The L20 is ready to work with B20 and civil society partners as well as governments to ensure that it is possible to leverage private investment including trillions of dollars in pension funds, which is why we support the OECD’s Long Term Investment Principles. We want a new model of investment – which has patient capital and industry engagement at its core.
Our partners in Europe, the ETUC have put forward a European investment plan equivalent to 2 per cent of GDP per annum for ten years that could increase employment by up to 11 million.
The imperative for leveraging investment also requires repairing public sector investment which has collapsed since 2006. The OECD’s recommendations on Effective Public Investment adopted by OECD Ministers last week in Marseilles and supported by both business and labour groups – BIAC and TUAC – must add to the domestic and global discussion and action.
We would also urge that the G20 Employment Task Force works with the MAP Framework Group in the Finance track to both ensure employment and social protection are embedded as risk factors and to assess the implementation of the key commitments in the employment section of the Leaders’ Declaration and the Saint-Petersburg Action Plan.
The Australian G20 priorities leave out climate risk with the exception of climate financing. One month from COP 29 in Lima and one year from the Paris agreement, people will expect serious coordinated commitments from the leaders of major economies in Brisbane. Within these commitments, there must be the imperative to drive transformational change in our industries. If the world needs to stabilise at 44 giga tins of carbon emissions and business goes on as usual, we will see us at 59 giga tons by 2020 – to put it bluntly: time is running out. This is an imperative but also an opportunity. We can see that the decision to shift to renewable energy in Germany has already resulted in 400,000 new jobs.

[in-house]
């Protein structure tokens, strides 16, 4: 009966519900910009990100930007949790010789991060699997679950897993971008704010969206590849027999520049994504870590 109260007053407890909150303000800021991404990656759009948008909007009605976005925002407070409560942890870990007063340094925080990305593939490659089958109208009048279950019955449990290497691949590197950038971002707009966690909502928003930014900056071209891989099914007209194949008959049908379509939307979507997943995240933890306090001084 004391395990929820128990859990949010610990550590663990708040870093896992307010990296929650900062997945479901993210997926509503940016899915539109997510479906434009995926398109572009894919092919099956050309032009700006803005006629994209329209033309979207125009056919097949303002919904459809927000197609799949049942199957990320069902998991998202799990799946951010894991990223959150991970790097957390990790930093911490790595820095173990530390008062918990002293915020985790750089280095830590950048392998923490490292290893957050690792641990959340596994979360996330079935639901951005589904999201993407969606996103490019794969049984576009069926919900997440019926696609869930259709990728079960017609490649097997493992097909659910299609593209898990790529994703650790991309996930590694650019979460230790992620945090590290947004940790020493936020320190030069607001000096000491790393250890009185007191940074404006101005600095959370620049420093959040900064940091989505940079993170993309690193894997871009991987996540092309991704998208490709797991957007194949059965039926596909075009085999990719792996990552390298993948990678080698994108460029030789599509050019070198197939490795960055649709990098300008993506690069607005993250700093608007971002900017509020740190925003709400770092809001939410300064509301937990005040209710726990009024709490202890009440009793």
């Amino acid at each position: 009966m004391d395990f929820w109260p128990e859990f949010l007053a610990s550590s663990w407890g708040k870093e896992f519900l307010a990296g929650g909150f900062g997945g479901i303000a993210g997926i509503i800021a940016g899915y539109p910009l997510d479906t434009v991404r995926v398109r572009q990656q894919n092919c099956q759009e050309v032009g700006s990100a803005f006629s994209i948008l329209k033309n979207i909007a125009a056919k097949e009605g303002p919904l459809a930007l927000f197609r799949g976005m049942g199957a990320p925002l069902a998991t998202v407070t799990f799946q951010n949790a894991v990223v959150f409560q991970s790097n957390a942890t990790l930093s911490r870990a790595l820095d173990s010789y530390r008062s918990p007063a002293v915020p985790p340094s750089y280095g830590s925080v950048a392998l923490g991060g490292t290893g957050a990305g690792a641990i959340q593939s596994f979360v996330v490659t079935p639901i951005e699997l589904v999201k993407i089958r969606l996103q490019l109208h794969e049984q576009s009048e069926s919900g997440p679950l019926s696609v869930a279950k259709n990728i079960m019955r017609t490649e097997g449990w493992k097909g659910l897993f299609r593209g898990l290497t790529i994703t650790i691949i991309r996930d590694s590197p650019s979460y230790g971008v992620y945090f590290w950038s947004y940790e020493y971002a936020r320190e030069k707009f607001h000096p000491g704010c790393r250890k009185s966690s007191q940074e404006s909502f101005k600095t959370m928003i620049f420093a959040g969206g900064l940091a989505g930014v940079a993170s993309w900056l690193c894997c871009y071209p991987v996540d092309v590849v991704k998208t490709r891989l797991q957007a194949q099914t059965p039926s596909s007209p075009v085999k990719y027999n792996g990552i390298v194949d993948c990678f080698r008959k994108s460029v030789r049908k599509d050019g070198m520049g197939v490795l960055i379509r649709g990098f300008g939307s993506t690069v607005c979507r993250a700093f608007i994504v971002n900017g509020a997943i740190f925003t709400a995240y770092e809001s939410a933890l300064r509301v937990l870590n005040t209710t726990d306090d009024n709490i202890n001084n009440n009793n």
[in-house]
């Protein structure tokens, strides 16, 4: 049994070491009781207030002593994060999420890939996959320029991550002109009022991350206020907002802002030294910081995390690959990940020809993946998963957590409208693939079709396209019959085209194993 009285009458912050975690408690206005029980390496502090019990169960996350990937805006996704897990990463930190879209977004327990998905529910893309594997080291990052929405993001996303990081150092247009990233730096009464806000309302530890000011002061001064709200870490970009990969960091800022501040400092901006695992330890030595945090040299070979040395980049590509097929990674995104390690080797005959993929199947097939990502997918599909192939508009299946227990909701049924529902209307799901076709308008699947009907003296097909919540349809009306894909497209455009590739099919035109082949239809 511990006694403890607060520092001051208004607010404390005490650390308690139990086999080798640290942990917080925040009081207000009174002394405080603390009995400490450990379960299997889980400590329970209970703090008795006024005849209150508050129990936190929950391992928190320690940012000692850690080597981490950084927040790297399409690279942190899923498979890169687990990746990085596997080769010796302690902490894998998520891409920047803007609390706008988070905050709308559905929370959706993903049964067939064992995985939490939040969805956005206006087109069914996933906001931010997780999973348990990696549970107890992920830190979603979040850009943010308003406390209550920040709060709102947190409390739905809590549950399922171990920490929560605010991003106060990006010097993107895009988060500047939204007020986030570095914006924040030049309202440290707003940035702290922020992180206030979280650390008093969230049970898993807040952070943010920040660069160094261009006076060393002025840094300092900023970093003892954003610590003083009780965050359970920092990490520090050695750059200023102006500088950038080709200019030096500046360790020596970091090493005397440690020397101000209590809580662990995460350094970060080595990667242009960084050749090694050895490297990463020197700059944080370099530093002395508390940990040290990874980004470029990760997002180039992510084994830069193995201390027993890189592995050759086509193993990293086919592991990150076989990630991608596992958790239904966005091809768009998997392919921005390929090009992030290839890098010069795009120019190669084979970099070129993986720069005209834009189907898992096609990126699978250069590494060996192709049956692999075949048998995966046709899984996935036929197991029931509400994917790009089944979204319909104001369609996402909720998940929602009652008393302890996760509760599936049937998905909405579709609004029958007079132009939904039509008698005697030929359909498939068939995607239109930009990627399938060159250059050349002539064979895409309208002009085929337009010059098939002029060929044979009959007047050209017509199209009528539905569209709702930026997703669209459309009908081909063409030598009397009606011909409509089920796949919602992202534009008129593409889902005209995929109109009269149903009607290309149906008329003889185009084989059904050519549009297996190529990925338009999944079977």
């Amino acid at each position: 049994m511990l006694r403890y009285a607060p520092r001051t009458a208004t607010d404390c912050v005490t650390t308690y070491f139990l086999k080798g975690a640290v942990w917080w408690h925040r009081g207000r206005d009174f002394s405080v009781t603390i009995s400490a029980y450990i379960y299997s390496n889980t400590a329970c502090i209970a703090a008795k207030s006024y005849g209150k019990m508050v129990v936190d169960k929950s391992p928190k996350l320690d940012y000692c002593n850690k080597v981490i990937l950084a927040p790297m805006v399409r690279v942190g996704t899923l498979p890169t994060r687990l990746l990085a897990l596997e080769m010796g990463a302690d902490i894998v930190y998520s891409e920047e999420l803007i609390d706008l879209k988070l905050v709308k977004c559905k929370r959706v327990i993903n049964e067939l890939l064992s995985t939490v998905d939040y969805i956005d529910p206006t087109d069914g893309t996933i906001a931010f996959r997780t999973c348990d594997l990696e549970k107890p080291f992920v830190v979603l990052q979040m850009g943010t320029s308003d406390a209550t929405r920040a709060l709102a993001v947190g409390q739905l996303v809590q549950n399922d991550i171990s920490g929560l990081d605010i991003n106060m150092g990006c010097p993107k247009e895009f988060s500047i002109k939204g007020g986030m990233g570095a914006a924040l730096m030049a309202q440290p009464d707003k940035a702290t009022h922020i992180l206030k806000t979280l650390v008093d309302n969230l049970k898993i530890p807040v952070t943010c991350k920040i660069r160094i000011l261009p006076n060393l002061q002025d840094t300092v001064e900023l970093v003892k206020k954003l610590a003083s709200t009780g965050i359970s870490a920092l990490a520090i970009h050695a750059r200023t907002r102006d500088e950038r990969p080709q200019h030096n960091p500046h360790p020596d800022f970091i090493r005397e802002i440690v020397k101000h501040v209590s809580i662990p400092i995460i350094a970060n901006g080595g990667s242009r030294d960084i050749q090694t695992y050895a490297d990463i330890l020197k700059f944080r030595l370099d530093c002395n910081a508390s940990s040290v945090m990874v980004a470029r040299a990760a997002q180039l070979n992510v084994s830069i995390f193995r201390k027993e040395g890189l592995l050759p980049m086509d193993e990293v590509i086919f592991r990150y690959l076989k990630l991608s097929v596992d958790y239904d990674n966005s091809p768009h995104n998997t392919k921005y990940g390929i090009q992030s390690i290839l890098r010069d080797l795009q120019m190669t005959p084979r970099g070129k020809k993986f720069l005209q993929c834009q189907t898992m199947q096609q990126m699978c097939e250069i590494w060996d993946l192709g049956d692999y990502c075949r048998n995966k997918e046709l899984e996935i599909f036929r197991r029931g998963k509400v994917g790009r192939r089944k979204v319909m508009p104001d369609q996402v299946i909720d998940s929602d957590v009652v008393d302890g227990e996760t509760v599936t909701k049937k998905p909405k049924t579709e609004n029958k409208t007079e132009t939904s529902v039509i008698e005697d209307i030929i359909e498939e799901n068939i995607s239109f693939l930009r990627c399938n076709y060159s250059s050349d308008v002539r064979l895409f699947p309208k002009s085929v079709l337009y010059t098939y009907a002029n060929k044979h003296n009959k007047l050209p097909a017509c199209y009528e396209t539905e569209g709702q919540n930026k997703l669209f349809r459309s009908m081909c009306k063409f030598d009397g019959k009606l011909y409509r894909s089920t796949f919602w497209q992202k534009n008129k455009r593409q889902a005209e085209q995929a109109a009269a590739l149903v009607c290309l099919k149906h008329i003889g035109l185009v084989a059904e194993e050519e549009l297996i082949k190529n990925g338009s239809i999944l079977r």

There are also several other key issues: the need for social protection floor to be delivered in the Development Group’s work, the unfinished agenda of financial regulation and taxation and the follow up to the BEPS action plan adopted in Saint Petersburg.
These issues are essential elements of any stable and inclusive economy.
During the Russian Presidency, the L20 was pleased to be part of a productive outreach process and participated in consultations with the Employment Task Force and Sherpa meetings, Labour and Finance Ministers meetings and the leaders at Saint Petersburg G20 Summit to ensure that key messages of the labour movement on “Jobs and Growth” were conveyed to governments.
It is essential that this consultation process is continued and strengthened under the Australian Presidency. Further we request a continued balance between the B20 and L20 given the importance of the relationship as joint actors in the real economy.
Much attention since 2010 has been given by the G20 to trying to gain the confidence of financial markets. However, we fear that you are losing the confidence of citizens and that cannot be allowed to happen. Therefore, coordinated action to ensure a narrative of hope is critical.